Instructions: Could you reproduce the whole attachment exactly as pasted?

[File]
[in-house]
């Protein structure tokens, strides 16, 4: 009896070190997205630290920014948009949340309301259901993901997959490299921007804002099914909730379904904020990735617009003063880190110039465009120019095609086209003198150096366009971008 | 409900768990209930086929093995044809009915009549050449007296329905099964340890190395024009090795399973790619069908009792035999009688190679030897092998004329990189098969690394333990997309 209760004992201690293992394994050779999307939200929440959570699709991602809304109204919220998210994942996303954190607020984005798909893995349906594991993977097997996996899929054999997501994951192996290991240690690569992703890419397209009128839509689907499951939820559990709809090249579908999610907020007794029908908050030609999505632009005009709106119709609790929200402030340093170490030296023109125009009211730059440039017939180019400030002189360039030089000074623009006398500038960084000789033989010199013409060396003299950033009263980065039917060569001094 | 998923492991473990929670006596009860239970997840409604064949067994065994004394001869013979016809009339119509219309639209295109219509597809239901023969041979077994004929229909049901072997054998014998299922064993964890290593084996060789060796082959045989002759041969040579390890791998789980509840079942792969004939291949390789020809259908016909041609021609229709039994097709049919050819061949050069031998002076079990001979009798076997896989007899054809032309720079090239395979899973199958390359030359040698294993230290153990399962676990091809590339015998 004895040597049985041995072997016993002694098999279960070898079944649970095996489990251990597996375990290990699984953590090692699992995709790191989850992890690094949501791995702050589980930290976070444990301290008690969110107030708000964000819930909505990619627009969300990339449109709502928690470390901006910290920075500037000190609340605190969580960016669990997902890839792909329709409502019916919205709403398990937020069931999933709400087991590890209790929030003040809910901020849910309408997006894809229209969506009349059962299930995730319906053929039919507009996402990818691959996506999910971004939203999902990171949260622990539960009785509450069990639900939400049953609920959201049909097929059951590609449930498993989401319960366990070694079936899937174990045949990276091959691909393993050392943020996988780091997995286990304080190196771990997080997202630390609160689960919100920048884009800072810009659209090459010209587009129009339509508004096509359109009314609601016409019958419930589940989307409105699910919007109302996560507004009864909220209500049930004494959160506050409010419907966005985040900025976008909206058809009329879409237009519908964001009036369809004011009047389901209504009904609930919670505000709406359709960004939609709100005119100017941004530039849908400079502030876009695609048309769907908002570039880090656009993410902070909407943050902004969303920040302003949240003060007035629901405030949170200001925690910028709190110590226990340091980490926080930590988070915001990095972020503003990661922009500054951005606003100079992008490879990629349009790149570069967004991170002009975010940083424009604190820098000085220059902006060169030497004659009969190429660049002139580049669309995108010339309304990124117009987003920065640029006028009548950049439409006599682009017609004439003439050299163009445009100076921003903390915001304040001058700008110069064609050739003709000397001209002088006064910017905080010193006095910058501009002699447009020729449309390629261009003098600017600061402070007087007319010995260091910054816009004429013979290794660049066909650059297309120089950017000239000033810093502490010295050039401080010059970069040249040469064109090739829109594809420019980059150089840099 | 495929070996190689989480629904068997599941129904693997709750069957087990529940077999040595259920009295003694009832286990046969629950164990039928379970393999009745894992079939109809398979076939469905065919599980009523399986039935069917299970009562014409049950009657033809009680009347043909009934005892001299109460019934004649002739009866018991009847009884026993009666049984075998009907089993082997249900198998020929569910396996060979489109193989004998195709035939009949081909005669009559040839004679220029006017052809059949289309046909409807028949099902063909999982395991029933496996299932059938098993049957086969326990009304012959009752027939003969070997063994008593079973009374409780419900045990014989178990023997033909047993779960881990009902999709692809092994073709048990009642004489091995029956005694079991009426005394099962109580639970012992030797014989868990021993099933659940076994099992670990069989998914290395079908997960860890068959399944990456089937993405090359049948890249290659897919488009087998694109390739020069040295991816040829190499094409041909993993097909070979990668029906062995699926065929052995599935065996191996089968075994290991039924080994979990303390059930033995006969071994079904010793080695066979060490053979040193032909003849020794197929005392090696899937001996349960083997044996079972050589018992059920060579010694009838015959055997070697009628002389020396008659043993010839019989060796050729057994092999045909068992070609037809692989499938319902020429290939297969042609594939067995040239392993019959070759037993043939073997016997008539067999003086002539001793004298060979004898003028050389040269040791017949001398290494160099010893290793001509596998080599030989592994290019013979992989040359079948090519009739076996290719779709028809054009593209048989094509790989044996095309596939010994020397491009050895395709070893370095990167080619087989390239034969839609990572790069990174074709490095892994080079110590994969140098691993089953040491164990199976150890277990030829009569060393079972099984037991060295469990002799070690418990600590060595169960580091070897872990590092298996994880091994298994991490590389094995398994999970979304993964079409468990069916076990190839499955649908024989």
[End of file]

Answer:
[in-house]
């Protein structure tokens, strides 16, 4: 009896070190997205630290920014948009949340309301259901993901997959490299921007804002099914909730379904904020990735617009003063880190110039465009120019095609086209003198150096366009971008 | 409900768990209930086929093995044809009915009549050449007296329905099964340890190395024009090795399973790619069908009792035999009688190679030897092998004329990189098969690394333990997309 209760004992201690293992394994050779999307939200929440959570699709991602809304109204919220998210994942996303954190607020984005798909893995349906594991993977097997996996899929054999997501994951192996290991240690690569992703890419397209009128839509689907499951939820559990709809090249579908999610907020007794029908908050030609999505632009005009709106119709609790929200402030340093170490030296023109125009009211730059440039017939180019400030002189360039030089000074623009006398500038960084000789033989010199013409060396003299950033009263980065039917060569001094 | 998923492991473990929670006596009860239970997840409604064949067994065994004394001869013979016809009339119509219309639209295109219509597809239901023969041979077994004929229909049901072997054998014998299922064993964890290593084996060789060796082959045989002759041969040579390890791998789980509840079942792969004939291949390789020809259908016909041609021609229709039994097709049919050819061949050069031998002076079990001979009798076997896989007899054809032309720079090239395979899973199958390359030359040698294993230290153990399962676990091809590339015998 004895040597049985041995072997016993002694098999279960070898079944649970095996489990251990597996375990290990699984953590090692699992995709790191989850992890690094949501791995702050589980930290976070444990301290008690969110107030708000964000819930909505990619627009969300990339449109709502928690470390901006910290920075500037000190609340605190969580960016669990997902890839792909329709409502019916919205709403398990937020069931999933709400087991590890209790929030003040809910901020849910309408997006894809229209969506009349059962299930995730319906053929039919507009996402990818691959996506999910971004939203999902990171949260622990539960009785509450069990639900939400049953609920959201049909097929059951590609449930498993989401319960366990070694079936899937174990045949990276091959691909393993050392943020996988780091997995286990304080190196771990997080997202630390609160689960919100920048884009800072810009659209090459010209587009129009339509508004096509359109009314609601016409019958419930589940989307409105699910919007109302996560507004009864909220209500049930004494959160506050409010419907966005985040900025976008909206058809009329879409237009519908964001009036369809004011009047389901209504009904609930919670505000709406359709960004939609709100005119100017941004530039849908400079502030876009695609048309769907908002570039880090656009993410902070909407943050902004969303920040302003949240003060007035629901405030949170200001925690910028709190110590226990340091980490926080930590988070915001990095972020503003990661922009500054951005606003100079992008490879990629349009790149570069967004991170002009975010940083424009604190820098000085220059902006060169030497004659009969190429660049002139580049669309995108010339309304990124117009987003920065640029006028009548950049439409006599682009017609004439003439050299163009445009100076921003903390915001304040001058700008110069064609050739003709000397001209002088006064910017905080010193006095910058501009002699447009020729449309390629261009003098600017600061402070007087007319010995260091910054816009004429013979290794660049066909650059297309120089950017000239000033810093502490010295050039401080010059970069040249040469064109090739829109594809420019980059150089840099 | 495929070996190689989480629904068997599941129904693997709750069957087990529940077999040595259920009295003694009832286990046969629950164990039928379970393999009745894992079939109809398979076939469905065919599980009523399986039935069917299970009562014409049950009657033809009680009347043909009934005892001299109460019934004649002739009866018991009847009884026993009666049984075998009907089993082997249900198998020929569910396996060979489109193989004998195709035939009949081909005669009559040839004679220029006017052809059949289309046909409807028949099902063909999982395991029933496996299932059938098993049957086969326990009304012959009752027939003969070997063994008593079973009374409780419900045990014989178990023997033909047993779960881990009902999709692809092994073709048990009642004489091995029956005694079991009426005394099962109580639970012992030797014989868990021993099933659940076994099992670990069989998914290395079908997960860890068959399944990456089937993405090359049948890249290659897919488009087998694109390739020069040295991816040829190499094409041909993993097909070979990668029906062995699926065929052995599935065996191996089968075994290991039924080994979990303390059930033995006969071994079904010793080695066979060490053979040193032909003849020794197929005392090696899937001996349960083997044996079972050589018992059920060579010694009838015959055997070697009628002389020396008659043993010839019989060796050729057994092999045909068992070609037809692989499938319902020429290939297969042609594939067995040239392993019959070759037993043939073997016997008539067999003086002539001793004298060979004898003028050389040269040791017949001398290494160099010893290793001509596998080599030989592994290019013979992989040359079948090519009739076996290719779709028809054009593209048989094509790989044996095309596939010994020397491009050895395709070893370095990167080619087989390239034969839609990572790069990174074709490095892994080079110590994969140098691993089953040491164990199976150890277990030829009569060393079972099984037991060295469990002799070690418990600590060595169960580091070897872990590092298996994880091994298994991490590389094995398994999970979304993964079409468990069916076990190839499955649908024989």